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Thermal conductivity augmentation of composite polymer materials with artificially controlled filler shapes

Authors

  • Xiao-Jian Wang,

    1. Key Laboratory of Enhanced Heat Transfer and Energy Conservation of Education Ministry, School of Chemistry and Chemical Engineering, South China University of Technology, Guangzhou, China
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  • Li-Zhi Zhang,

    Corresponding author
    1. Key Laboratory of Enhanced Heat Transfer and Energy Conservation of Education Ministry, School of Chemistry and Chemical Engineering, South China University of Technology, Guangzhou, China
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  • Li-Xia Pei

    1. Key Laboratory of Enhanced Heat Transfer and Energy Conservation of Education Ministry, School of Chemistry and Chemical Engineering, South China University of Technology, Guangzhou, China
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ABSTRACT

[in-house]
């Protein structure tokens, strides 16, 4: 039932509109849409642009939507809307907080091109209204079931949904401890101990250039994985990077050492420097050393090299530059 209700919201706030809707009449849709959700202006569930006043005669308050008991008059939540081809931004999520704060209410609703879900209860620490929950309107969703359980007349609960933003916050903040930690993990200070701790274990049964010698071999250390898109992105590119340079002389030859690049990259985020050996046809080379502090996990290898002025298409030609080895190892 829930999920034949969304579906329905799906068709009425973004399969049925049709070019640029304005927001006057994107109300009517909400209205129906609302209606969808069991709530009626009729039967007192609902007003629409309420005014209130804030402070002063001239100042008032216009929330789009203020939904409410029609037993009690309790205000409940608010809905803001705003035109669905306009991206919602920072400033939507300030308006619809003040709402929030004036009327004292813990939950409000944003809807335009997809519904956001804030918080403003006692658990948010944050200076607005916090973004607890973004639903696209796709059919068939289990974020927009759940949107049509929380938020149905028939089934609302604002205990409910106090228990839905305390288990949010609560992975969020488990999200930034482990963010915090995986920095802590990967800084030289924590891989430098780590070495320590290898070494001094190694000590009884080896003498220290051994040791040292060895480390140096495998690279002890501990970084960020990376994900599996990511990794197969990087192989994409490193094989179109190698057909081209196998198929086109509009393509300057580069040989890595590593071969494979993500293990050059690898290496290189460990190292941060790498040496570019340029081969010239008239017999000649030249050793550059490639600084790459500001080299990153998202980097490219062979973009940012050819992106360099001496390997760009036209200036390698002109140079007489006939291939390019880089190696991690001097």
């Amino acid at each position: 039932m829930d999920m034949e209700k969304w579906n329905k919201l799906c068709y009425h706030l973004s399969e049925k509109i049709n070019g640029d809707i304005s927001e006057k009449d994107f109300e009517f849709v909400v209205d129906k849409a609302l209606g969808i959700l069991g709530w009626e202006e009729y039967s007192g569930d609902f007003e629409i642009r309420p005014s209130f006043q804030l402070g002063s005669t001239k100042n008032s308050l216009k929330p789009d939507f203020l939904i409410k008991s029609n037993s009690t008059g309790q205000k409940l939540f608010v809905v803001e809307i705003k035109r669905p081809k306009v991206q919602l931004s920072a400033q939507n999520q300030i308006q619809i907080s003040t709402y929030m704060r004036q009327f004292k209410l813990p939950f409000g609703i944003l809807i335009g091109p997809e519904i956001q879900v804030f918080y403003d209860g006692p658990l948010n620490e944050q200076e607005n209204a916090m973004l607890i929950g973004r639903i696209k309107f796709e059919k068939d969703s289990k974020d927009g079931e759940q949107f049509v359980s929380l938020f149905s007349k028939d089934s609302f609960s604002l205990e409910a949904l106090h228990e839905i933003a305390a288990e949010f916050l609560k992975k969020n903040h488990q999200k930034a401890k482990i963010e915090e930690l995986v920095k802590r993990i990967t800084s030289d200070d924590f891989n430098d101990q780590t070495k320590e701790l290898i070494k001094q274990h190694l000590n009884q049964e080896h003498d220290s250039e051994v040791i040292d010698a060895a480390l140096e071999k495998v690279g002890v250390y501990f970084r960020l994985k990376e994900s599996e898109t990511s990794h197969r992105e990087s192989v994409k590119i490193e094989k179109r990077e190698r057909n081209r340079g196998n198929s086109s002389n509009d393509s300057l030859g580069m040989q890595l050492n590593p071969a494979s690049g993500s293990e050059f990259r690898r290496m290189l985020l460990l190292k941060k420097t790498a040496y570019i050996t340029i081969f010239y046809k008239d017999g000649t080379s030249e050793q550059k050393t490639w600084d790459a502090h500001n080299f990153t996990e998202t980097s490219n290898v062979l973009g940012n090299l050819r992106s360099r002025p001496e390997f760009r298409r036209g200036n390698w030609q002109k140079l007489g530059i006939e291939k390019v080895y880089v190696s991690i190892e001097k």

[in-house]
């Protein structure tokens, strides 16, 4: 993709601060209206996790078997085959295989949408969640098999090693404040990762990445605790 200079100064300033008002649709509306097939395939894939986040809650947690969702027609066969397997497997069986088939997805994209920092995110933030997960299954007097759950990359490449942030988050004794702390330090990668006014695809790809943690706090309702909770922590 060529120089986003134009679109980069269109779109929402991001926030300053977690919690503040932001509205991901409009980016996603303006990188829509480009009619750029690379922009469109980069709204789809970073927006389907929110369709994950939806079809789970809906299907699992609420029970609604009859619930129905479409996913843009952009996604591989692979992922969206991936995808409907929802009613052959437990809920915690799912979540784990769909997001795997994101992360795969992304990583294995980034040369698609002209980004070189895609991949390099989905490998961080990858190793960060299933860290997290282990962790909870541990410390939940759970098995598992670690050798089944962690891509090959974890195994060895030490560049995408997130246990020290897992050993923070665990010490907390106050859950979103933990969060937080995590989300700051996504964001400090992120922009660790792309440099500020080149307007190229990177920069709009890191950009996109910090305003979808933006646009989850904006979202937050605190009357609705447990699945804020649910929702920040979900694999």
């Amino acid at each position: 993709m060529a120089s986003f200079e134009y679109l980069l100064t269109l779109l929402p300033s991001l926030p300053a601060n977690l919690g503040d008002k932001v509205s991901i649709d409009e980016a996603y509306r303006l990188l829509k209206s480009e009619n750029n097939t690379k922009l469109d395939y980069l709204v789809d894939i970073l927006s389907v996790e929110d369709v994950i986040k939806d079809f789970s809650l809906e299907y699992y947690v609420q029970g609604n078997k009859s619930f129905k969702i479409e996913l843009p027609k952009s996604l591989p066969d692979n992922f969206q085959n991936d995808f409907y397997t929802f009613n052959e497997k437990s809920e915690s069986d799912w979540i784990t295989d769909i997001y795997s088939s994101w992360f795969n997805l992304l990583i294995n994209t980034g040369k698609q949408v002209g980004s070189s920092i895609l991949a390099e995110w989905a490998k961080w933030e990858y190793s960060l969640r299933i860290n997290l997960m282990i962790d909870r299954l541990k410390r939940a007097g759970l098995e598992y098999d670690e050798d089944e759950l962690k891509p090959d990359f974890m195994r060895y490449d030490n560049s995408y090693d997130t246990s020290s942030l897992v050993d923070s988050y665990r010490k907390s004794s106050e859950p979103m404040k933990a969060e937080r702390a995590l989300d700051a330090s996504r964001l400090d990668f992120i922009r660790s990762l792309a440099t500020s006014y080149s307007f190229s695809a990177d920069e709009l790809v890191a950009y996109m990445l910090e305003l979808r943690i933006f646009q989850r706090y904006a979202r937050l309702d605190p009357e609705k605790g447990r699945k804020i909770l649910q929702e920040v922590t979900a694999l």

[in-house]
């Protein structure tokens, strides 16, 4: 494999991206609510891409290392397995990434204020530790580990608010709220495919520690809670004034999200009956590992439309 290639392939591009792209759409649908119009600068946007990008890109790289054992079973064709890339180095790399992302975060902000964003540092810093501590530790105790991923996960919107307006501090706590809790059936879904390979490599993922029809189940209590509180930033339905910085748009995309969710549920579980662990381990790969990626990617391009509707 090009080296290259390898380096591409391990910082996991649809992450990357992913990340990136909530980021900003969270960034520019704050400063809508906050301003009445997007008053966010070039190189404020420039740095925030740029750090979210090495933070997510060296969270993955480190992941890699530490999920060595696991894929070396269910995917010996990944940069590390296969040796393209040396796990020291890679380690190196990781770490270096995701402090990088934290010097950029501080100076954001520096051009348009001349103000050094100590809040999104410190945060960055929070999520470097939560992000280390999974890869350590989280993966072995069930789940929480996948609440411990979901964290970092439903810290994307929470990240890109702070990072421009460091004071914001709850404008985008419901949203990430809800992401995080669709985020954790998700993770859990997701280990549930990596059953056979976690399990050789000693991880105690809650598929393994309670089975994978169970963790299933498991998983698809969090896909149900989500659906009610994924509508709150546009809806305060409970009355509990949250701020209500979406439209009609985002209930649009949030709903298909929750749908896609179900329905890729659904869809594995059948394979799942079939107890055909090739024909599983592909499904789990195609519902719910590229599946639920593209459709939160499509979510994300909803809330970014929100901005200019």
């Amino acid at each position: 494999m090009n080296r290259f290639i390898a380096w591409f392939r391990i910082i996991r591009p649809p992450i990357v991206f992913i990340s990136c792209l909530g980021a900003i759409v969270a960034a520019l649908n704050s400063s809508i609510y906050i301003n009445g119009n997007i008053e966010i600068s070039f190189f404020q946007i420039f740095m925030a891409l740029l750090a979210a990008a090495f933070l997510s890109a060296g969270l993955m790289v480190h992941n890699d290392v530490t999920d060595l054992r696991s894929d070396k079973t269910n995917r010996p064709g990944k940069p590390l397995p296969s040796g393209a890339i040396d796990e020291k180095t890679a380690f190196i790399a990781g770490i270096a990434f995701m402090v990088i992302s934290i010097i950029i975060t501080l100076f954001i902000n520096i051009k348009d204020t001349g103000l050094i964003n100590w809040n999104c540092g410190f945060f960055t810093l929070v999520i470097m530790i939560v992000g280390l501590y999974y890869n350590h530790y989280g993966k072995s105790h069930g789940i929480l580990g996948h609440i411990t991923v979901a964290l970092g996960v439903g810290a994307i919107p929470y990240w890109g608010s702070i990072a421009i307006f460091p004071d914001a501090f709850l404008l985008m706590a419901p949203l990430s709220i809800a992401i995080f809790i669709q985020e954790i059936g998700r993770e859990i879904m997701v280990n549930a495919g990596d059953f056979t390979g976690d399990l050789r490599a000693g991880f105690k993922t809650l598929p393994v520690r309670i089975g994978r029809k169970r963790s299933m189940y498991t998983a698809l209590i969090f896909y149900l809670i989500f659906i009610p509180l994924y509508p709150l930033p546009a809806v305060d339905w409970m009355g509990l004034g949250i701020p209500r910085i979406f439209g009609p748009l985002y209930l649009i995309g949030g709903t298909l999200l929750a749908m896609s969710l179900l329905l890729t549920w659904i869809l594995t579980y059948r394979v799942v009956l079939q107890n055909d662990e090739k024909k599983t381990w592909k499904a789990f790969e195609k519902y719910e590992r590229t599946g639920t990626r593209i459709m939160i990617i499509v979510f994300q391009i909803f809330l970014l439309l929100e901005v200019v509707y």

Plastics or polymers of high thermal conductivity are highly desired in various industries. Adding fillers of high thermal conductivity to the base materials is a solution to make composite plastics of high thermal conductivity. Previous researches were focused on increasing the thermal conductivity of the composite materials by increasing the filler content and the thermal conductivity of the fillers. Relatively little attention was paid to the optimization of filler shapes. In this study, the effects of the filler shapes on the thermal conductivity of the composite materials are investigated, where the filler shapes are artificially designed. Heat conduction between the base materials and the artificially designed fillers is modeled. It is found that the filler shapes have great impacts on the effective thermal conductivity of the composite materials. Of the various shapes, the double Y shaped fillers are found to be the best choice for composite materials in which the fillers are distributed randomly. In future industrial applications, new filler shapes, such as double Y, Y, quad Y shaped, I and T shapes should be specially produced to replace the traditional fillers shapes: particles, fibers or slices. At last, composite materials made of paraffin wax and steel fillers of ten shapes are fabricated to simulate and validate the results. © 2013 Wiley Periodicals, Inc. J. Appl. Polym. Sci. 2014, 131, 39550.

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